Oddly enough, there is a recurrent aural motif which beleaguers those brave enough to document the praeternatural sounds emanating from the area: a phrase first recorded by Konstantins Raudive in his classic, early study of EVP, and an oddly unsettling expression - one which, I suspect, only readers of a certain age may have heard (and then only if they are familiar with the flexidisc of EVP recordings provided with the first issue the classic 1980s British paranormalist partwork, The Unexplained): 'You are sleeping. You do not want to believe'.

Sunday, April 09, 2017

The Horsingdon Transmissions No.99: Horsingdon Gardens

Whilst they represent an attempt at domesticating Horsingdon's ancient and potent landscape, in many of the borough's residential garden's one can, nonetheless, still find likenesses of the Old Gods, the Wild Gods: a barely-disguised idolatry cognisant of the fact that human habitation of the land is fleeting, temporary - and at best only tolerated by those Powers which inhere in the region's topography.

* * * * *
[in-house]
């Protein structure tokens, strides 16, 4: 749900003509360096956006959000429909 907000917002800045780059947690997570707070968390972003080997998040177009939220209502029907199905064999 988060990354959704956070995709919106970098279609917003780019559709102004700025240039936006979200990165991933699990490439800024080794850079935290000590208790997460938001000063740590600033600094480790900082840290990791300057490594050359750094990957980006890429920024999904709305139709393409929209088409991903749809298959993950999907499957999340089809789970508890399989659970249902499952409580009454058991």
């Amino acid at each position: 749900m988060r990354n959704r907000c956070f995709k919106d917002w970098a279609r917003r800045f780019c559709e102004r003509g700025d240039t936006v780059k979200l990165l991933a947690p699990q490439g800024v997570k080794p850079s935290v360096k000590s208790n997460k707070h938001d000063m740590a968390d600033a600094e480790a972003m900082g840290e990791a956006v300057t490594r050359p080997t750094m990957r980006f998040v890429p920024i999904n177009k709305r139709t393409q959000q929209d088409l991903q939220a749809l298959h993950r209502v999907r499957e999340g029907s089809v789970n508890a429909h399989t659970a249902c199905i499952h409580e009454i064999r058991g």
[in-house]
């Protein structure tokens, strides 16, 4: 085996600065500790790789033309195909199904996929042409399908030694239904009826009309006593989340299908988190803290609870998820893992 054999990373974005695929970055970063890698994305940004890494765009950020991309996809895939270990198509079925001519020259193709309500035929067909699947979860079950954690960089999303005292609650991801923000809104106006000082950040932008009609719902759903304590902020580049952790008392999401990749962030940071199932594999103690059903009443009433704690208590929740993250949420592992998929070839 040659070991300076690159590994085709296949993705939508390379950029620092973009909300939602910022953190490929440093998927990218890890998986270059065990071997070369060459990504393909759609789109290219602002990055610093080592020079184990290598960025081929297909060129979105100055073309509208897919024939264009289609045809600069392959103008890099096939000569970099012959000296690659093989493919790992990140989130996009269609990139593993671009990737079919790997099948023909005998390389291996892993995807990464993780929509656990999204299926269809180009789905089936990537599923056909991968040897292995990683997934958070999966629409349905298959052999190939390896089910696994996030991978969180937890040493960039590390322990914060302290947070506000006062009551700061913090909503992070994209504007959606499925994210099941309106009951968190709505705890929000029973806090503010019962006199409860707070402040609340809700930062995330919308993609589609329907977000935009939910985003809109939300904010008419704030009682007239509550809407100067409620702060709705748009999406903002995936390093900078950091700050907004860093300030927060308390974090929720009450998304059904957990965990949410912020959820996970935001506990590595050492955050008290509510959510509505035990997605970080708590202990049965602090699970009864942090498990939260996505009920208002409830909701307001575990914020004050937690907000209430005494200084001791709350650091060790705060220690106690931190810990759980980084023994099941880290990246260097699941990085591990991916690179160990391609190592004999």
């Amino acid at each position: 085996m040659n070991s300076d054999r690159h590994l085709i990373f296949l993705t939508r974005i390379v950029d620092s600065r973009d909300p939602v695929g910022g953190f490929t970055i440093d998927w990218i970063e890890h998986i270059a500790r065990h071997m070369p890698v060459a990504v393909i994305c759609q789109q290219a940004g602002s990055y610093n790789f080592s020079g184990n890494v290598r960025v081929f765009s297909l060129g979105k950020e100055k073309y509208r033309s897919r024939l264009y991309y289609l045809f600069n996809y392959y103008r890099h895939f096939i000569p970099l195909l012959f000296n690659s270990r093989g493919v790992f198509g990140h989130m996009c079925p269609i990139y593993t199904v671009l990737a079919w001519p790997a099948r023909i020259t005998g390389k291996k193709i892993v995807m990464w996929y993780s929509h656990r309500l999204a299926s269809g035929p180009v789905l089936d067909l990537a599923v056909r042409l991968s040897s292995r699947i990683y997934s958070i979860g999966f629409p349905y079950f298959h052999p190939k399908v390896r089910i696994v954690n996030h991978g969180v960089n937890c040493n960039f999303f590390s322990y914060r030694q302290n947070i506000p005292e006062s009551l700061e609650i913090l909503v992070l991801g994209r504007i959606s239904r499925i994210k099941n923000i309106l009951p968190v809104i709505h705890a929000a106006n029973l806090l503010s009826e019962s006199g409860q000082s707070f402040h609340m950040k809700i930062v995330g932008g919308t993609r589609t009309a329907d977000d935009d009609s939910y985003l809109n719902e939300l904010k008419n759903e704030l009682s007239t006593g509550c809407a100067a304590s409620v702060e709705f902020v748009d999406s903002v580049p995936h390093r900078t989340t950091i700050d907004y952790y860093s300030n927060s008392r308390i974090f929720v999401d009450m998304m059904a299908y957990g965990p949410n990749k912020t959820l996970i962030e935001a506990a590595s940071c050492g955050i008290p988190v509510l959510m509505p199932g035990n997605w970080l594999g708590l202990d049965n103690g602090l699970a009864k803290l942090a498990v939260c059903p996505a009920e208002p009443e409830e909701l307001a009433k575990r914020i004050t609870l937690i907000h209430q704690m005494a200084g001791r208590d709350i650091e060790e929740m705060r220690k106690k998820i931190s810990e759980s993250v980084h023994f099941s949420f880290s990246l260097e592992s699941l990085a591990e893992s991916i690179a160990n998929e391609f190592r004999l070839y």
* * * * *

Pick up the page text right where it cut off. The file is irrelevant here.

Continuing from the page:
Saturday, April 08, 2017

The Horsingdon Transmissions No.98: Signals From Space

During one of my recent customary nightly perambulations, I decided (somewhat unwisely, given the reputation of the place) to walk across Hallowmere Playing Fields (the tree just left-of-centre in the image above is the Witching Tree, whose history I have discussed in an earlier missive).

In any case, on the night of this particular psychogeographical ramble through Northwich's benighted